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Juan de Pablo

January 26, 2018 - 3:00pm
McCullough 115

Emerging Insights into Directed Assembly: Taking Examples from Nature to Design Synthetic Processes

Dr. Juan J. de Pablo



There is considerable interest in controlling the assembly of polymeric systems in order to create highly ordered materials for applications. Polymers are easily trapped in metastable, non-equilibrium states, and the processes through which they assemble become an important aspect of any materials design strategy. An example is provided by di-block copolymer directed self-assembly, where a decade of work has shown that, through careful choice of process variables, it is possible to create ordered structures whose degree of perfection meets the constraints of commercial semiconductor manufacturing. As impactful as that work has been, it has focused on relatively simple materials – neutral polymers, consisting of two or at most three blocks. Furthermore, the samples that have been produced have been limited to relatively thin films, and their assembly has been perfected on ideal, two-dimensional substrates. The question that arises now is whether one can translate those achievements to polymeric materials having a richer sequence, to monomers that include charges, to three-dimensional substrates, or to active systems that are in a permanent non-equilibrium state. This presentation will review recent work from our group and others that explains how directed assembly of polymeric materials and liquid crystals can be used to create functional thin films for applications in separations, nanofabrication, sensors and photonic materials. Building on discoveries from the biophysics literature, I will then discuss how nature has evolved to direct the assembly of nucleic acids into intricate, fully three-dimensional macroscopic functional materials that are not only active, but also responsive to external cues. We will discuss how principles from polymer physics serve to explain those assemblies, and how one might design a new generation of synthetic systems that incorporate bio-inspired designs by relying on concepts from evolutionary optimization and machine learning.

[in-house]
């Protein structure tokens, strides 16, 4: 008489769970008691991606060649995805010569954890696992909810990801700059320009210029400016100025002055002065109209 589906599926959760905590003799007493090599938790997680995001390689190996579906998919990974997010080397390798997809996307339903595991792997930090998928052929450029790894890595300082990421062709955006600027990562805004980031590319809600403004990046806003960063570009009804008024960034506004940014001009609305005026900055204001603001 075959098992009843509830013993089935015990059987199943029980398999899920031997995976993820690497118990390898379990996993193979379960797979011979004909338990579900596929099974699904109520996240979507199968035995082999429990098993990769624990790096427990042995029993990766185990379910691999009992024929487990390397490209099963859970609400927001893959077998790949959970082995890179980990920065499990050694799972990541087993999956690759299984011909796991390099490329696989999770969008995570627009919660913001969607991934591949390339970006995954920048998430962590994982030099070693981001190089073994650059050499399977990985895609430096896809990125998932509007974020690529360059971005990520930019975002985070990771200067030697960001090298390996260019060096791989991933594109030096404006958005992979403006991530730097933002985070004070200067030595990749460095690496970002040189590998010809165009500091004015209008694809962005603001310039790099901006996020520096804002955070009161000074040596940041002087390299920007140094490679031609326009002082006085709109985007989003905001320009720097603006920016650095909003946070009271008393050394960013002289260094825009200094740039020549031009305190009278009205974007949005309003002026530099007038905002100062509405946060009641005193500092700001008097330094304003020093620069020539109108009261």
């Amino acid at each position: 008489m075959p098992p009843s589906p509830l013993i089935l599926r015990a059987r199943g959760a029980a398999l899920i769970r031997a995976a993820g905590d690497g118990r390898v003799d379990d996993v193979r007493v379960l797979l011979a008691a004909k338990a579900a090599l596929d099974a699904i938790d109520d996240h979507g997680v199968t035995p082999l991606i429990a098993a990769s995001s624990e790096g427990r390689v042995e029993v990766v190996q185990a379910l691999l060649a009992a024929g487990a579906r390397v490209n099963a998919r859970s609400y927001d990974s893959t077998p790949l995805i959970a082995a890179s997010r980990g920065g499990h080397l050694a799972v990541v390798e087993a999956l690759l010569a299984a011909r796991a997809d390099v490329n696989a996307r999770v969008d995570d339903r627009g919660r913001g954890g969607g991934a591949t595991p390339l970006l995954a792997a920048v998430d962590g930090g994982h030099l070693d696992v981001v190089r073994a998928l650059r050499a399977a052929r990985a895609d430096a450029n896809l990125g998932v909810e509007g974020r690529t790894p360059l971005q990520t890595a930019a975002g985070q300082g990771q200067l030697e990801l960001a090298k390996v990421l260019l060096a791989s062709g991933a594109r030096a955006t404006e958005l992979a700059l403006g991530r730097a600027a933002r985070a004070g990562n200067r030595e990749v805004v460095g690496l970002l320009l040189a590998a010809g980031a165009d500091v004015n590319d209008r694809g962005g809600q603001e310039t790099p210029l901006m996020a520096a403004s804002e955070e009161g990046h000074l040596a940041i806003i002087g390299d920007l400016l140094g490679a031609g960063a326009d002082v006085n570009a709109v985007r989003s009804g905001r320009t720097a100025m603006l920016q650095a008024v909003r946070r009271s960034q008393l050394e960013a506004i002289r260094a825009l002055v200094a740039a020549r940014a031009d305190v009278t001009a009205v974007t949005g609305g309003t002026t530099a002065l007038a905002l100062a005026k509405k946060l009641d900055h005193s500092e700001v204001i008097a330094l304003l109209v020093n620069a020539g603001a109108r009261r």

Juan de Pablo earned his BChE from the Universidad Nacional Autónoma de México, and his PhD in Chemical Engineering at the University of California, Berkeley. He conducted postdoctoral research at the Swiss Federal Institute of Technology (ETH) in Zurich and joined the faculty of the University of Wisconsin– Madison in 1992, where he was the Howard Curler Distinguished Professor and the Hilldale Professor of Chemical Engineering before joining the Institute for Molecular Engineering in 2012. From 2000 to 2012 he also served as Director of the Materials Research and Engineering Center on Nanostructured Interfaces.
Juan de Pablo has co-authored over 500 publications and twenty patents. He received the DuPont Medal for Excellence in Nutrition and Health Sciences in 2016, the Intel Patterning Sciences Award in 2015, and the Charles Stine Award from the American Institute of Chemical Engineers in 2011. He served as chair of the Mathematical and Physical Sciences Advisory Committee of the National Science Foundation from 2013 to 2017, and the Committee on Condensed Matter and Materials Research at the National Research Council from 2015 to 2017. He is the founding editor of Molecular Systems Design and Engineering, and co-director of the new Center for Hierarchical Materials Design.
Juan de Pablo was inducted into the National Academy of Engineering in 2016 for “design of macromolecular products and processes via scientific computation.” He is a fellow of the American Academy of Arts and Sciences, and of the American Physical Society. de Pablo was elected as Foreign Correspondent Member of the Mexican Academy of Sciences in 2014.

This event belongs to the following series